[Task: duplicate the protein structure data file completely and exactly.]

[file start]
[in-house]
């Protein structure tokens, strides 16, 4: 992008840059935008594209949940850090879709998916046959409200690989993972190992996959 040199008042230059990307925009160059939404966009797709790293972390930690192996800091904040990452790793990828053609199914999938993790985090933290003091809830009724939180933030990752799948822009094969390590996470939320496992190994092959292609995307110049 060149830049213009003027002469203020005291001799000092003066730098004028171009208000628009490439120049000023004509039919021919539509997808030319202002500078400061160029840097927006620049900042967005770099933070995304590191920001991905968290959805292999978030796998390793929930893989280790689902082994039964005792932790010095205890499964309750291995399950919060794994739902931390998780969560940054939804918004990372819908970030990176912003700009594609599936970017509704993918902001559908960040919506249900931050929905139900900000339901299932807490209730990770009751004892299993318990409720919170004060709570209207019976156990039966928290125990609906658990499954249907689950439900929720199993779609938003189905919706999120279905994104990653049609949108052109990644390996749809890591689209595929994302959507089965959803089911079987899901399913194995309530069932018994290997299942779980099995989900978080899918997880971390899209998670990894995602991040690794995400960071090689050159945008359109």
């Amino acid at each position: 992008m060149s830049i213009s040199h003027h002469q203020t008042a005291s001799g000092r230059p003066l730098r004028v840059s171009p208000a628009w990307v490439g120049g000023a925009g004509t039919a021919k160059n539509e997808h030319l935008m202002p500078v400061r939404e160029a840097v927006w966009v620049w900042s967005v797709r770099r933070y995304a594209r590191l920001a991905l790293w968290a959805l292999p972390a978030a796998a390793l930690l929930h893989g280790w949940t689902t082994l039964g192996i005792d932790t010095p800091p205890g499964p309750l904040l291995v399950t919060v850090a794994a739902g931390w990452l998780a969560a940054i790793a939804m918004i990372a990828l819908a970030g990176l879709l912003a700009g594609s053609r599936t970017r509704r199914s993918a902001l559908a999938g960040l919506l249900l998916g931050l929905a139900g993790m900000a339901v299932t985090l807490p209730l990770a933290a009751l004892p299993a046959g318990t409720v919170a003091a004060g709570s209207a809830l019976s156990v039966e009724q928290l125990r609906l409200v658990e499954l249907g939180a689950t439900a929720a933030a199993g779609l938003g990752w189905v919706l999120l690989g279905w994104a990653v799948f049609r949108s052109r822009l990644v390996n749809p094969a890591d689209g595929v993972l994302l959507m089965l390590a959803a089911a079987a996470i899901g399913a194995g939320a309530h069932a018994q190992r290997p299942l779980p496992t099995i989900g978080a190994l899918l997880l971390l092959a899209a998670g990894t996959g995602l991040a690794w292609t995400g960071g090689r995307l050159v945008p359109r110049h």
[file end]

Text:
[in-house]
């Protein structure tokens, strides 16, 4: 992008840059935008594209949940850090879709998916046959409200690989993972190992996959 040199008042230059990307925009160059939404966009797709790293972390930690192996800091904040990452790793990828053609199914999938993790985090933290003091809830009724939180933030990752799948822009094969390590996470939320496992190994092959292609995307110049 060149830049213009003027002469203020005291001799000092003066730098004028171009208000628009490439120049000023004509039919021919539509997808030319202002500078400061160029840097927006620049900042967005770099933070995304590191920001991905968290959805292999978030796998390793929930893989280790689902082994039964005792932790010095205890499964309750291995399950919060794994739902931390998780969560940054939804918004990372819908970030990176912003700009594609599936970017509704993918902001559908960040919506249900931050929905139900900000339901299932807490209730990770009751004892299993318990409720919170004060709570209207019976156990039966928290125990609906658990499954249907689950439900929720199993779609938003189905919706999120279905994104990653049609949108052109990644390996749809890591689209595929994302959507089965959803089911079987899901399913194995309530069932018994290997299942779980099995989900978080899918997880971390899209998670990894995602991040690794995400960071090689050159945008359109």
């Amino acid at each position: 992008m060149s830049i213009s040199h003027h002469q203020t008042a005291s001799g000092r230059p003066l730098r004028v840059s171009p208000a628009w990307v490439g120049g000023a925009g004509t039919a021919k160059n539509e997808h030319l935008m202002p500078v400061r939404e160029a840097v927006w966009v620049w900042s967005v797709r770099r933070y995304a594209r590191l920001a991905l790293w968290a959805l292999p972390a978030a796998a390793l930690l929930h893989g280790w949940t689902t082994l039964g192996i005792d932790t010095p800091p205890g499964p309750l904040l291995v399950t919060v850090a794994a739902g931390w990452l998780a969560a940054i790793a939804m918004i990372a990828l819908a970030g990176l879709l912003a700009g594609s053609r599936t970017r509704r199914s993918a902001l559908a999938g960040l919506l249900l998916g931050l929905a139900g993790m900000a339901v299932t985090l807490p209730l990770a933290a009751l004892p299993a046959g318990t409720v919170a003091a004060g709570s209207a809830l019976s156990v039966e009724q928290l125990r609906l409200v658990e499954l249907g939180a689950t439900a929720a933030a199993g779609l938003g990752w189905v919706l999120l690989g279905w994104a990653v799948f049609r949108s052109r822009l990644v390996n749809p094969a890591d689209g595929v993972l994302l959507m089965l390590a959803a089911a079987a996470i899901g399913a194995g939320a309530h069932a018994q190992r290997p299942l779980p496992t099995i989900g978080a190994l899918l997880l971390l092959a899209a998670g990894t996959g995602l991040a690794w292609t995400g960071g090689r995307l050159v945008p359109r110049h």